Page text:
US Firestorming of Tokyo Rivaled the Hiroshima Bombing

At the outbreak of war, Roosevelt had strongly condemned the killing of civilians from the air.

Featured image: Charred remains of Japanese civilians after the firebombing of Tokyo on the night of 9–10 March 1945. (Source: Ishikawa Kōyō / Wikimedia Commons)

In the early hours of 10 March 1945, as America’s heavy aircraft dropped over 1,600 tons of bombs on Tokyo, a firestorm larger and hotter than ever before was brewing. During the firebombings of Dresden and Hamburg, temperatures reached 1,500 degrees Fahrenheit, but in Tokyo it soared to a blinding 1,800 degrees Fahrenheit.

Such was the heat unleashed by US bombers over the Japanese capital, that civilians in their air raid shelters were beginning to suffocate. Rather than be overwhelmed, they fled into the streets, becoming glued to the melting asphalt under their feet. Those now stuck in the roads or pavements were helpless, many of whom were heavily charred by the rapidly growing fires.

Like Venice, the famous northern Italy city, Tokyo is dissected with canals. The people who avoided being rooted to the asphalt in the open, jumped into the many canals, among them numerous women and children. Due to the unprecedented temperatures the canals, particularly the smaller ones, started to boil, cooking to the death further thousands of civilians.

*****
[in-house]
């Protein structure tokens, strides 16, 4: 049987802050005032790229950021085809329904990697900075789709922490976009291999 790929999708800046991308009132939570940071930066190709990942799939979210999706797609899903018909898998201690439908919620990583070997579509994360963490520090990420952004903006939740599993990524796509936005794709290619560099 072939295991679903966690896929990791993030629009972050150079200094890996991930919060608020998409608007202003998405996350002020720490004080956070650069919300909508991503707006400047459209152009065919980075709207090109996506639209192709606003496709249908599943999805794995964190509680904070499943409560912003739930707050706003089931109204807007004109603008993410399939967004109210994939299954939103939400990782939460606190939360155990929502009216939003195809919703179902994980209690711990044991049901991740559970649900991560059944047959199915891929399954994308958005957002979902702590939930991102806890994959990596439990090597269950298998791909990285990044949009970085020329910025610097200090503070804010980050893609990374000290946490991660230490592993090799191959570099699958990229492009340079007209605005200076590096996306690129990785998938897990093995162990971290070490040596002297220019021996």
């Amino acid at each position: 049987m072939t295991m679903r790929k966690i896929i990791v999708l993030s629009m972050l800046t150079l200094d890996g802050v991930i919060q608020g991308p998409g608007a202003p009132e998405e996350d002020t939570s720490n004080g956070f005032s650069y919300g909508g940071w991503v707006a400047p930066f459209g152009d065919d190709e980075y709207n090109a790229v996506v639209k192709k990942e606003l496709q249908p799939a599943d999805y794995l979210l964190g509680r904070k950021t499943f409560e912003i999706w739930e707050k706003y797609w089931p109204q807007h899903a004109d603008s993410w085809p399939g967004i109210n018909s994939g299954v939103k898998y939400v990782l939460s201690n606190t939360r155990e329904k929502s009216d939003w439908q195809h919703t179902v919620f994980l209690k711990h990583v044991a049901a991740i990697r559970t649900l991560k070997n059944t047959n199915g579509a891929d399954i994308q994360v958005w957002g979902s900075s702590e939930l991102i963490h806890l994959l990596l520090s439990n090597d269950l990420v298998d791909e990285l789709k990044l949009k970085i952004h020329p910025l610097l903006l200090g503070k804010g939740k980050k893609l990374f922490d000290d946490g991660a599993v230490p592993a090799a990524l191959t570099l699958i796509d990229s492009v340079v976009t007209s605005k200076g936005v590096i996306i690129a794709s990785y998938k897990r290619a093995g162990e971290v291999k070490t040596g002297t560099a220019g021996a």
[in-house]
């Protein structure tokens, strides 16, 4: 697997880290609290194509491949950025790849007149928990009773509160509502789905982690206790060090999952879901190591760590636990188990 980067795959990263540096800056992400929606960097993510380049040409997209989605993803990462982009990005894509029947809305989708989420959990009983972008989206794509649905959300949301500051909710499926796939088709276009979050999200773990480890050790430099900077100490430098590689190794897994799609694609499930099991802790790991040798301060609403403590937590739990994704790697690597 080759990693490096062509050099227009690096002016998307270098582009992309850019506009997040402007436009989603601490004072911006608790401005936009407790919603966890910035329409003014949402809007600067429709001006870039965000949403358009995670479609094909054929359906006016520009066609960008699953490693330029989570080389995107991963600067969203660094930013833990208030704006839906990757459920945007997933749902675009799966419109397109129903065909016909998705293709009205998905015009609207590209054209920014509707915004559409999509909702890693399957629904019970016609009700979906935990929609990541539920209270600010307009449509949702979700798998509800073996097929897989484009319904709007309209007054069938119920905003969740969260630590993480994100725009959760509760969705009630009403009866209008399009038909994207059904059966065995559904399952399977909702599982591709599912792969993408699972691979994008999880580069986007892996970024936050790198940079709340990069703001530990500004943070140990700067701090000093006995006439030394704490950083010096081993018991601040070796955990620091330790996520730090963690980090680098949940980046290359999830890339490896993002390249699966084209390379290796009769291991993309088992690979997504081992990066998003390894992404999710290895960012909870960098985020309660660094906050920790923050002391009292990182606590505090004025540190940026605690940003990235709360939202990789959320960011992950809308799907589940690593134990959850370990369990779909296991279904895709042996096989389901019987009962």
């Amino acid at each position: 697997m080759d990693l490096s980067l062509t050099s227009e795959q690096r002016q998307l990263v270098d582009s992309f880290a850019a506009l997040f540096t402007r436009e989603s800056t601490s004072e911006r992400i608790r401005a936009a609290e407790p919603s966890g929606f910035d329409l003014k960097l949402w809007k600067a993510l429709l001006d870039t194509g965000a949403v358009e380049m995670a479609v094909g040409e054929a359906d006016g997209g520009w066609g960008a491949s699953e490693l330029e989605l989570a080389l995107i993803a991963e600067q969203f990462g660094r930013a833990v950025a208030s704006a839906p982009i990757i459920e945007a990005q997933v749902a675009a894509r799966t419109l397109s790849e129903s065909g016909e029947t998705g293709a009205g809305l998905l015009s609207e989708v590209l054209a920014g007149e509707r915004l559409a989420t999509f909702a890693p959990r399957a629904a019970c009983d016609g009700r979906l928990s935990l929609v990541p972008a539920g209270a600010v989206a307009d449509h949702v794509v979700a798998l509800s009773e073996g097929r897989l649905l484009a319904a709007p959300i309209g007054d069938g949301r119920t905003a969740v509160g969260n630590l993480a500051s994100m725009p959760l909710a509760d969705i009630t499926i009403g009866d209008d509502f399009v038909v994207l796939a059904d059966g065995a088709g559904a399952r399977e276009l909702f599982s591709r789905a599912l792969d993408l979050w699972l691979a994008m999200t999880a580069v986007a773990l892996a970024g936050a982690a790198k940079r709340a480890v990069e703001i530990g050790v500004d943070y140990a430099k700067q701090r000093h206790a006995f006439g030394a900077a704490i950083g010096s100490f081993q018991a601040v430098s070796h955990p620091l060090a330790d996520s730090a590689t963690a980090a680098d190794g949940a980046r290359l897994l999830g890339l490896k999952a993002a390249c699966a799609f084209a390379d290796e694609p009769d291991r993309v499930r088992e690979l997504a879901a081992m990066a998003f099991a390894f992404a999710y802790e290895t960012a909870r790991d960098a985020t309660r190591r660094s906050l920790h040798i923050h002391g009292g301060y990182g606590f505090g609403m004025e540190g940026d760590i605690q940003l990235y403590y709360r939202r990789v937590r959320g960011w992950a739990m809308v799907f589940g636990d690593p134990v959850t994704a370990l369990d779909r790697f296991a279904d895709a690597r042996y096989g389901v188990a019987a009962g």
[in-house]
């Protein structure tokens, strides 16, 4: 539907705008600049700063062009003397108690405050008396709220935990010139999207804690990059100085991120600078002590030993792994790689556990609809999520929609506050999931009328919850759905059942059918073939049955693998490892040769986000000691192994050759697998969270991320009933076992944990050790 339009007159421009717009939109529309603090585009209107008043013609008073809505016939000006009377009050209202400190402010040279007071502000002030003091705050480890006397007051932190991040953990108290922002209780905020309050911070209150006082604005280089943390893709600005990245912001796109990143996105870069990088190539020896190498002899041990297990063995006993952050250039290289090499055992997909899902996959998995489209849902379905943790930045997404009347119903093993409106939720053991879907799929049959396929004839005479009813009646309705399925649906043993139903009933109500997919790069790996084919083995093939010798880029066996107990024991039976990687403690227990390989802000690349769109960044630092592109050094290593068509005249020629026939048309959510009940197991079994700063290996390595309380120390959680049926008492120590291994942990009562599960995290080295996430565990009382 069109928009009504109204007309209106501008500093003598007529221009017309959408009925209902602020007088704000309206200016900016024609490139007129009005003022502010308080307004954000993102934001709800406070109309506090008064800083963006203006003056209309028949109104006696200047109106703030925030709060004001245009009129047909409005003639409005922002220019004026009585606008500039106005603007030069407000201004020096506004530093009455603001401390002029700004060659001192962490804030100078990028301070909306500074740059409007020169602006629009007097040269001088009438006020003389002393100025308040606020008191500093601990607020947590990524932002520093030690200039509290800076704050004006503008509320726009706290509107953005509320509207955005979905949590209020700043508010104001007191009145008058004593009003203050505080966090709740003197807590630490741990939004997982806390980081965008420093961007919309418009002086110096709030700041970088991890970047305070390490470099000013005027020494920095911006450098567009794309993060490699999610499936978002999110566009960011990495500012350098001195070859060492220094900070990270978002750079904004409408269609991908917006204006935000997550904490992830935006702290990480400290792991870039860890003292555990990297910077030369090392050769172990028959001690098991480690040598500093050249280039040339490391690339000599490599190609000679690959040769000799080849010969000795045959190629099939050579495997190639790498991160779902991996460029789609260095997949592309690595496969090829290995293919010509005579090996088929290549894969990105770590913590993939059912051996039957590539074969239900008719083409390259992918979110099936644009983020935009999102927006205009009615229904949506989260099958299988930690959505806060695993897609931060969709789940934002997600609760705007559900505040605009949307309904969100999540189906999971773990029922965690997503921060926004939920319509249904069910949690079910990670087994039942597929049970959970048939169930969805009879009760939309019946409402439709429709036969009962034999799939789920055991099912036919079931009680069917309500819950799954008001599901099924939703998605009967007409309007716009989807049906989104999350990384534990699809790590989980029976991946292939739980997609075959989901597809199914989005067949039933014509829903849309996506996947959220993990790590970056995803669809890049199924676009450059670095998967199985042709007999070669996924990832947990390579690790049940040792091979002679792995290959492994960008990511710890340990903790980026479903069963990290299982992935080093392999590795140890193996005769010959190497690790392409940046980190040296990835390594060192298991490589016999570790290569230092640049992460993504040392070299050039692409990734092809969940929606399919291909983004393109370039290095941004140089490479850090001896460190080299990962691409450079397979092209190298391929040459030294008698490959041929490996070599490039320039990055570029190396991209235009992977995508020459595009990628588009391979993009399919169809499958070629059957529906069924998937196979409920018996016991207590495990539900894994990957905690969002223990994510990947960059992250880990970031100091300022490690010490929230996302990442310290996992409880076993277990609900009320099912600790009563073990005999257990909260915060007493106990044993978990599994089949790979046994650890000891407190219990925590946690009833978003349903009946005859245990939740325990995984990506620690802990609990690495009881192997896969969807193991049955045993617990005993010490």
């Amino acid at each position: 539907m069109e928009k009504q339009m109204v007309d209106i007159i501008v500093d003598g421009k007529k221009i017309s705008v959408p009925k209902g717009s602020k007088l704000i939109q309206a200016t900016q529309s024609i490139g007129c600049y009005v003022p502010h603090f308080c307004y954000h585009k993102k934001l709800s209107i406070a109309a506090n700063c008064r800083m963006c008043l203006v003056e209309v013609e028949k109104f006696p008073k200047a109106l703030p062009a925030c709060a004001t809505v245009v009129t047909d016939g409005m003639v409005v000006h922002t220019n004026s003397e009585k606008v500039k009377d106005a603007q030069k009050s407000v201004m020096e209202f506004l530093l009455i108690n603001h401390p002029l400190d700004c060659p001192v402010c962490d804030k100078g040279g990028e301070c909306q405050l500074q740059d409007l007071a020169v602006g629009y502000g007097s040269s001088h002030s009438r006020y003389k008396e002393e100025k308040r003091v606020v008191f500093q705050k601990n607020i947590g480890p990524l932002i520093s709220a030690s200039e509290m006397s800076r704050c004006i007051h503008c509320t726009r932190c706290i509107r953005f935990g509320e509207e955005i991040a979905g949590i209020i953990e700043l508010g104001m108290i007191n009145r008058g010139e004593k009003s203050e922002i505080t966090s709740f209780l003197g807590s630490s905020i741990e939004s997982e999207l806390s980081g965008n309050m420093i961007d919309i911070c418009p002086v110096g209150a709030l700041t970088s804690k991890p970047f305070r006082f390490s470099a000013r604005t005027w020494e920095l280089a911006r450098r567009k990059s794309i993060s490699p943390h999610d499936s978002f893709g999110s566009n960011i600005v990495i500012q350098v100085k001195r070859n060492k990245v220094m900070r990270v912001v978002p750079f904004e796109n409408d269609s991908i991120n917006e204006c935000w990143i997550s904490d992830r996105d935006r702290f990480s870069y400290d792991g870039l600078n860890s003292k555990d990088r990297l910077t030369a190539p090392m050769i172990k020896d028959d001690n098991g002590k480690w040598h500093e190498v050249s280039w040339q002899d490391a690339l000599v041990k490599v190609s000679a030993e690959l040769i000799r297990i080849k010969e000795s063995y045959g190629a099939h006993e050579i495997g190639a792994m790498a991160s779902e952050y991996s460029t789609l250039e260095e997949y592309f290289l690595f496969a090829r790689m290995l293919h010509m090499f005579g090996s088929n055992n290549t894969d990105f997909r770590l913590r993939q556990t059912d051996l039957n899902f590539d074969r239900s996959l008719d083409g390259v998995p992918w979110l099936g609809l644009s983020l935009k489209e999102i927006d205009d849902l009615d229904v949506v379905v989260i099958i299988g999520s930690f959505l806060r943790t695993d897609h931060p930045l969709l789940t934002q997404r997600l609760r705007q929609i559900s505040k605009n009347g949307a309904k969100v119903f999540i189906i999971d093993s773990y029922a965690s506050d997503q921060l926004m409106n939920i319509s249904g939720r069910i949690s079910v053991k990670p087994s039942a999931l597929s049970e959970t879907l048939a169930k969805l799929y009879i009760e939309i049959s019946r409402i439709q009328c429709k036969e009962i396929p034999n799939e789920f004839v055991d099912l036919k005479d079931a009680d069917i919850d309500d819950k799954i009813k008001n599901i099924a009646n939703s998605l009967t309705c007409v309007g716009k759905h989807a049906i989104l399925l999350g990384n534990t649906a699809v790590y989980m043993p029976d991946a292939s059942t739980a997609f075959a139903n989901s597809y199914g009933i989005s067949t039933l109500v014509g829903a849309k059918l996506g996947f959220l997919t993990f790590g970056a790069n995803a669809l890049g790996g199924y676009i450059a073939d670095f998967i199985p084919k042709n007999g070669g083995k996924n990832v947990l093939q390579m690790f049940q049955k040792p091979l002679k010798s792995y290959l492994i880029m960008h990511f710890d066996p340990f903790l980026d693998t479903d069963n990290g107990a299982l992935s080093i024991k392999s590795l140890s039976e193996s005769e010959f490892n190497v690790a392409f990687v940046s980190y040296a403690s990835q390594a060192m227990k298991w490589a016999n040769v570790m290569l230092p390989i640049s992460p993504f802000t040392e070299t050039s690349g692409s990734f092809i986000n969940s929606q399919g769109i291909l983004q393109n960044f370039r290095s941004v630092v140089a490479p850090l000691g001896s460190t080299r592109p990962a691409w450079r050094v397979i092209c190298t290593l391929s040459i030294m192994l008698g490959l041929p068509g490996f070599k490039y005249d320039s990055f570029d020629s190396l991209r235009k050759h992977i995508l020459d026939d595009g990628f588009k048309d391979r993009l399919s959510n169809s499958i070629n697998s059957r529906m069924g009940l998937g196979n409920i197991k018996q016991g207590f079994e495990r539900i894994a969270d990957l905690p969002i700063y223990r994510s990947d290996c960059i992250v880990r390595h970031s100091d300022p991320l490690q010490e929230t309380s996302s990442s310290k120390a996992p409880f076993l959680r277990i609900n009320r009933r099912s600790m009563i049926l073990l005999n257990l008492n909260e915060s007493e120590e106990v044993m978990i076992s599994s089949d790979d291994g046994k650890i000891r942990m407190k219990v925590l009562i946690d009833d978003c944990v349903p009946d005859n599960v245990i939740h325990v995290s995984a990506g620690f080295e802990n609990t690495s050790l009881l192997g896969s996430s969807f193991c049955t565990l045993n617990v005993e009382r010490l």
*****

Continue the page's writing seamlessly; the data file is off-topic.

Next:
About 280 American B-29 Superfortresses – four-engine heavy bombers – had ignited this unparalleled firestorm. Exiting the scene of destruction, many of the aircraft crews had to quickly attach their oxygen masks; it prevented them from vomiting or passing out, such was the stench of death emanating from about five thousand feet below.

Firebombing of Tokyo.jpg

“Tokyo burns under B-29 firebomb assault.” May 26, 1945. (Source: US Army Air Forces / Wikimedia Commons)

US Major General Curtis LeMay had ordered the firebombing of Tokyo, with maximum casualties in mind, living up to his nickname “Bombs away LeMay”. In a June 1981 interview with the American historian Michael Sherry, LeMay said:

“There are no innocent civilians. It is their government and you are fighting a people, you are not trying to fight an armed force anymore. So it doesn’t bother me so much to be killing the innocent bystanders”.

In 1945 Roger Fisher, a First Lieutenant and future Harvard Law professor, was LeMay’s “weather officer” on the island of Guam, in the western Pacific Ocean. Just before the Tokyo firebombing, Fisher revealed that LeMay “asked me a question I’d never heard before”. What LeMay wanted to know was, “How strong are the winds going to be at ground level?” Fisher could not know, informing LeMay that winds can only be predicted (in 1945) “at high altitudes, with reconnaissance flights” and “at intermediate altitudes if we dropped balloons”. LeMay than asked

“How strong does the wind have to be so that people can’t get away from the flames? Will the wind be strong enough for that?”

Fisher stammered and was unable to answer, quickly retiring to his quarters, and saying of LeMay that,

“I didn’t go near him again that night. I had my deputy deal with him. It was the first time it had entered my head that the purpose of our operation was to kill as many people as possible”.